Nonfiction > E.C. Stedman & E.M. Hutchinson, eds. > A Library of American Literature > 1835–1860
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Stedman and Hutchinson, comps.  A Library of American Literature:
An Anthology in Eleven Volumes.  1891.
Vols. VI–VIII: Literature of the Republic, Part III., 1835–1860
 
Our Early Diplomacy in Europe
By Justin Winsor (1831–1897)
 
[Born in Boston, Mass., 1831. Died in Cambridge, Mass., 1897. Narrative and Critical History of America. Edited by Justin Winsor. Vol. VII. 1888.]

AN OPINION was very promptly formed in England, after the treaty of peace, that the bond of union among the States of the new Republic was far from perfect, and that disintegration must ensue. The British soon perceived that they could secure, as they thought, all the desired commercial advantages under the enforcement of navigation laws, which treated as aliens those who were lately subjects. At all events, any power of retaliation was not to be dreaded as long as the States remained jealous of one another and of Congress. The English government, if not the American people, saw the mockery of the action of Congress, as far, at least, as the relations of the two parts of the now dissevered empire were concerned, when it commissioned (12 May, 1784) Franklin, Adams, and Jefferson to make treaties of commerce with European powers. There was more sense than was willingly acknowledged in the States in the opinions of the British ministry, that a league without power to enforce treaties could hardly hope to negotiate treaties, when as many diplomatists as there were members of the league, each commissioned by his respective State, could only in conjunction effect a negotiation, the results of which could be compulsory upon the parties in contract. It also served the purpose of the ministry to divide the interests of the several States as much as possible, and this method of a distinct recognition of the parts, with no recognition of the whole, was a ready means to that end.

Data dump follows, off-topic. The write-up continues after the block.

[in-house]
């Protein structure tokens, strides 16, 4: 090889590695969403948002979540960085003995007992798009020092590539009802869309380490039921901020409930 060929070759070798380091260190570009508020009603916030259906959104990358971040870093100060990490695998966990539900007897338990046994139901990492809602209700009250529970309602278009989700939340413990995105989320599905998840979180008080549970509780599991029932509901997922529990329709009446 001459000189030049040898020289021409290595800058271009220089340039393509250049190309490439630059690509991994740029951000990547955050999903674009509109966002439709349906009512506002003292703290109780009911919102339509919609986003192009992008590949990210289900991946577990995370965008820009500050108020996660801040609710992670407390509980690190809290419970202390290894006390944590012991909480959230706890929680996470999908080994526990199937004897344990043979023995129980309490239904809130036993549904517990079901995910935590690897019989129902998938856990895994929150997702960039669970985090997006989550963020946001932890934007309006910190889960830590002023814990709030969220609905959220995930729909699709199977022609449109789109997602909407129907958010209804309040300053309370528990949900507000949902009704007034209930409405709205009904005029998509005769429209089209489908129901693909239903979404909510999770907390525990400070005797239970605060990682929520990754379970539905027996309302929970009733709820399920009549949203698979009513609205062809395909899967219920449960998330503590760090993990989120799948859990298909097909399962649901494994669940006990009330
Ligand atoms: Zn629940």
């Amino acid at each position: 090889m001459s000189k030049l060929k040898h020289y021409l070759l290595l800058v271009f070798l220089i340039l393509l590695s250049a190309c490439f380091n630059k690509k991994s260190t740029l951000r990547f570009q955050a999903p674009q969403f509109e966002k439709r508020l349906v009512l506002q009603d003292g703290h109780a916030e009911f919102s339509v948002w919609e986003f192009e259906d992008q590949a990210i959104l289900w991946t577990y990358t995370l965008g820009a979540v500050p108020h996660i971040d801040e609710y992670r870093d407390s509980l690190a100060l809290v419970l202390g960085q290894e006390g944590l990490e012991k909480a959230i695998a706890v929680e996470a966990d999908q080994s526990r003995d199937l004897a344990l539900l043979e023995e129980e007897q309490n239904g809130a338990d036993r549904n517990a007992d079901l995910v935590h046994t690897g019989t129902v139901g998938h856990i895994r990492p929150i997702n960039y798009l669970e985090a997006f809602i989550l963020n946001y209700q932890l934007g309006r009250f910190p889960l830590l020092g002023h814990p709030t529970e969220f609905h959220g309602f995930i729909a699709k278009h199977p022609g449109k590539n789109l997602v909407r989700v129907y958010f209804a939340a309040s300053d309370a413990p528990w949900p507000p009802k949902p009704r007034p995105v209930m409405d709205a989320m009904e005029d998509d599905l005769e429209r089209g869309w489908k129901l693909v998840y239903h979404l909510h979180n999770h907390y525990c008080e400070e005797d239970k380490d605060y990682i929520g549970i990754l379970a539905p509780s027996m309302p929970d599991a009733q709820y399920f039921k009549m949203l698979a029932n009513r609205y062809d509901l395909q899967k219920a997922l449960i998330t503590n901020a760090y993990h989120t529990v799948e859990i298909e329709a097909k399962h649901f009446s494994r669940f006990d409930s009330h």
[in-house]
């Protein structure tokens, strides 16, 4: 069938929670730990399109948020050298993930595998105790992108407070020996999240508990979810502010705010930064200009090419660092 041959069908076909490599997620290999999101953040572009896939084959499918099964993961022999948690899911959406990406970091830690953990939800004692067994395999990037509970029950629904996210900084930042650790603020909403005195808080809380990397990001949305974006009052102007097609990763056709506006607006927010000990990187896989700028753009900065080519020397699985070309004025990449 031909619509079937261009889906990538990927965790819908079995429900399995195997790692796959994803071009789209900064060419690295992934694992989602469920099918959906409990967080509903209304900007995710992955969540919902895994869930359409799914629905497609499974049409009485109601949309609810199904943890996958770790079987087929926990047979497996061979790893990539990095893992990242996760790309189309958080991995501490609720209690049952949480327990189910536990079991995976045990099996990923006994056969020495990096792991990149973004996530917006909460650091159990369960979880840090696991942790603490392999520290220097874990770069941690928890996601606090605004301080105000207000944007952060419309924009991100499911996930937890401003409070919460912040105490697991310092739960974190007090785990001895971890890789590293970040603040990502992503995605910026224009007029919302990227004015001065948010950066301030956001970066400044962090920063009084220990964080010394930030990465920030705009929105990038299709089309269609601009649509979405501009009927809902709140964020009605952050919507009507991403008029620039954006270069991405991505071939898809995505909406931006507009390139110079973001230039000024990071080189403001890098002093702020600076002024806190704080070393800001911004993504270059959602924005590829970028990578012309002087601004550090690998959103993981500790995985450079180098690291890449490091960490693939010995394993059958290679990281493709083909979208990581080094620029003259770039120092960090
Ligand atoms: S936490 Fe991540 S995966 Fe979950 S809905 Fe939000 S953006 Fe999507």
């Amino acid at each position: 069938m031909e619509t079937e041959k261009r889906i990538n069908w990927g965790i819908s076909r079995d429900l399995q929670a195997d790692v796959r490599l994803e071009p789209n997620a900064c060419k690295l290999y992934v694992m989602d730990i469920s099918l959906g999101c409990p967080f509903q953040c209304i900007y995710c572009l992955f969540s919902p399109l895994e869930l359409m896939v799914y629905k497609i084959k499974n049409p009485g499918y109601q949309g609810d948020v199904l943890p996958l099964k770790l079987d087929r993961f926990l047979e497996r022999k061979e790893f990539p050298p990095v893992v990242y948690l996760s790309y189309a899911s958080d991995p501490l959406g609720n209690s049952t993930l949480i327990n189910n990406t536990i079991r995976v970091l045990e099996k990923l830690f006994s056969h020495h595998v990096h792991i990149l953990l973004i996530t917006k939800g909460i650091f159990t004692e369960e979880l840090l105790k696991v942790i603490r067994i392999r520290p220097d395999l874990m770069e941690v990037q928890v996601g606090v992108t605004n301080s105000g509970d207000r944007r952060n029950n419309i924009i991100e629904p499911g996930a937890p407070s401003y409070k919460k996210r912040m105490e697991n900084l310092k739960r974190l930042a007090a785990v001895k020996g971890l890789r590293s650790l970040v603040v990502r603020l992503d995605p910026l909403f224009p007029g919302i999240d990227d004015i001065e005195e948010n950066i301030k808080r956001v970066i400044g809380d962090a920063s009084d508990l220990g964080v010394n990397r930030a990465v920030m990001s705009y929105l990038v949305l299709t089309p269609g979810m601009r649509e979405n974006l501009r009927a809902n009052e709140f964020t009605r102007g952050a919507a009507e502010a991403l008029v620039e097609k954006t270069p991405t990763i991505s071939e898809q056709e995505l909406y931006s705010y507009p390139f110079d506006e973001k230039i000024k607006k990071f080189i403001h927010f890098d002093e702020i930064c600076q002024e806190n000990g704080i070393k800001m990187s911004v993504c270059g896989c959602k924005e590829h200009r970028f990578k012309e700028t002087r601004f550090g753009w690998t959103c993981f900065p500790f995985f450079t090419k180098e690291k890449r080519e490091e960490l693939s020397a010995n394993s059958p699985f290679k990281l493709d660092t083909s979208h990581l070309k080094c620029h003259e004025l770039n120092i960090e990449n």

1
  Congress not long after moved to bring this feeling to an issue, when it appointed John Adams (25 February, 1785) as minister to England; and a few days later it commissioned Jefferson as minister to France, for Franklin had before this urgently asked to be recalled. The last official act of that veteran servant of the States had been to affix his signature to a treaty with Prussia, in conjunction with Adams and Jefferson, in which Franklin had succeeded, without any serious opposition, in embodying his own views respecting the exemption of private property from capture at sea.  2
  Adams passed over from Paris to London, to present his credentials. The aged Oglethorpe, the founder of Georgia, was the first to call on him. The new minister went through a memorable presentation to the king, and on June 2, 1785, he wrote home an account of it to Jay, in which we have a record of suave speeches on both sides, about a common language and the same strains in the blood. This was agreeable; and both the king and his former subject bore themselves with reassuring frankness. The royal graciousness did not, however, represent the prevailing sentiment of the British people. Before he left France Adams had written to Gerry that, as he looked about, almost the only comfort he found was in the fact that, should war again come, the treaty of 1783 had rendered it possible “to fight without halters about our necks.” When he reached England, the prospect was not more assuring, and he thought he saw a purpose in the English government “to maintain a determined peace with all Europe, in order that they may war singly against America, if they should think it necessary.” It was not very long before he wrote to Jay: “It is very apparent that we shall never have a satisfactory arrangement with this country until Congress shall be made by the States supreme in matters of foreign commerce and treaties of commerce, and until Congress shall have exerted that supremacy with a decent firmness.”  3